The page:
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SKEPTOID BLOG:

Natural Dog Supplements Aloe Vera Juice

by Eric Hall

April 27, 2013

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Donate This week I take a look at another supplement promoted by some websites as a way to make your dog "healthier." Much like other supplements, it seems the advice on Aloe Vera has carried over right from the same woo peddled to humans. Is giving aloe vera juice to a dog really helpful? Is there any harm in doing so? Let's take a quick look.

In Humans


Aloe juice has been sold as an alternative therapy for humans for many years. Certainly a majority of people can attest to the nice cool feeling one gets when applying the aloe gel on sunburned skin. When looking at these benefits more scientifically, the results seem mixed at best.

Mayo Clinic has a graded list on the evidence for both topical and internal treatments using aloe. The World Health Organization also has a section on medicinal plants which includes aloe. Evidence in any cases seems limited, but if there is any consistent message, it is that aloe seems effective in treating minor burns, skin abrasions, dry skin, and even seborrheic dermatitis. Although anecdotal, I personally use aloe as my hair gel because it does not irritate my skin like other products, thus reducing dermatitis on my scalp. In any case, the NIH states in their National Center for Complementary and Alternative Medicine (NCCAM) center that, "Use of topical aloe vera is not associated with significant side effects."

For taking aloe internally, the evidence is much less certain. Even the NCCAM, which is a group formed at the NIH as a result of lobbying by groups that support these mostly unscientific treatments, doesn't recommend taking aloe orally. Although it was at one time used and even sold over-the-counter as a treatment for constipation, the FDA had the treatments removed as safety data was not available. For treatment of radiation burns, evidence from early studies nearly 80 years ago showed some promise, but follow-up has not shown this to be true. Aloe also shows some promise in treating some cancers, and even has some biological plausibility because the primary sugar in aloe, "...can bind to the growth factor receptors on the surface of the fibroblasts and thereby enhance their activity." But, other studies show cancer activity can be increased by ingestion of aloe. From the NCCAM:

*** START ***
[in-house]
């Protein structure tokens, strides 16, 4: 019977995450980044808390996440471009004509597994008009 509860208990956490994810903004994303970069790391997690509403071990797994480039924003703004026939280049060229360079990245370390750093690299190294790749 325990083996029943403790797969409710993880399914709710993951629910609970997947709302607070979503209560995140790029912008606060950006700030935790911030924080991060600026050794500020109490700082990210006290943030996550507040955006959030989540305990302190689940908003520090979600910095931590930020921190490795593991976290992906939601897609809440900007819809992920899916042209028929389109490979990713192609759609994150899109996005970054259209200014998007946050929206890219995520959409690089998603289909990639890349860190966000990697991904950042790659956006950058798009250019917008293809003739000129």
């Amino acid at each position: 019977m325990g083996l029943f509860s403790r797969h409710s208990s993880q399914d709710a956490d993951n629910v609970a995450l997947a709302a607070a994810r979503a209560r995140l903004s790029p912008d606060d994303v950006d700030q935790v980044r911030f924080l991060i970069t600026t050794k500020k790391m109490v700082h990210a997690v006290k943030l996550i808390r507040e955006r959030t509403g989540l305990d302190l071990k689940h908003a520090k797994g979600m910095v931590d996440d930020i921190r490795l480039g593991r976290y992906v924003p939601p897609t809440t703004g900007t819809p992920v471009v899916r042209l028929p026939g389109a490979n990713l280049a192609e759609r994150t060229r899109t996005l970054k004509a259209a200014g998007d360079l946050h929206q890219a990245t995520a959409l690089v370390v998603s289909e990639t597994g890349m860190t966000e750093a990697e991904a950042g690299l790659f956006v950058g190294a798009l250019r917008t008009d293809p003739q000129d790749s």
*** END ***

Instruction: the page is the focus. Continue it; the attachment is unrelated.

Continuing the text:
A 2-year National Toxicology Program (NTP) study on oral consumption of non-decolorized whole leaf extract of aloe vera found clear evidence of carcinogenic activity in male and female rats, based on tumors of the large intestine. According to the NTP, from what is known right now there is nothing that would lead them to believe that these findings are not relevant to humans. However, more information, including how individuals use different types of aloe vera products, is needed to determine the potential risks to humans.
Because of its laxative properties, aloe can bring on diarrhea and abdominal cramps. Some preliminary evidence suggests aloe can lower blood sugar, which can be dangerous for those already treating their blood sugar with medication.

Overall, the evidence in humans is that aloe is mostly harmless topically. In fact, that seems to be where plausible benefits take place, and evidence points to a mild effect in abrasions and burns. Taking aloe orally has much more potential for harm, and has little benefit.

In Dogs


Promoters of using aloe for dogs use either this exact language or something very close: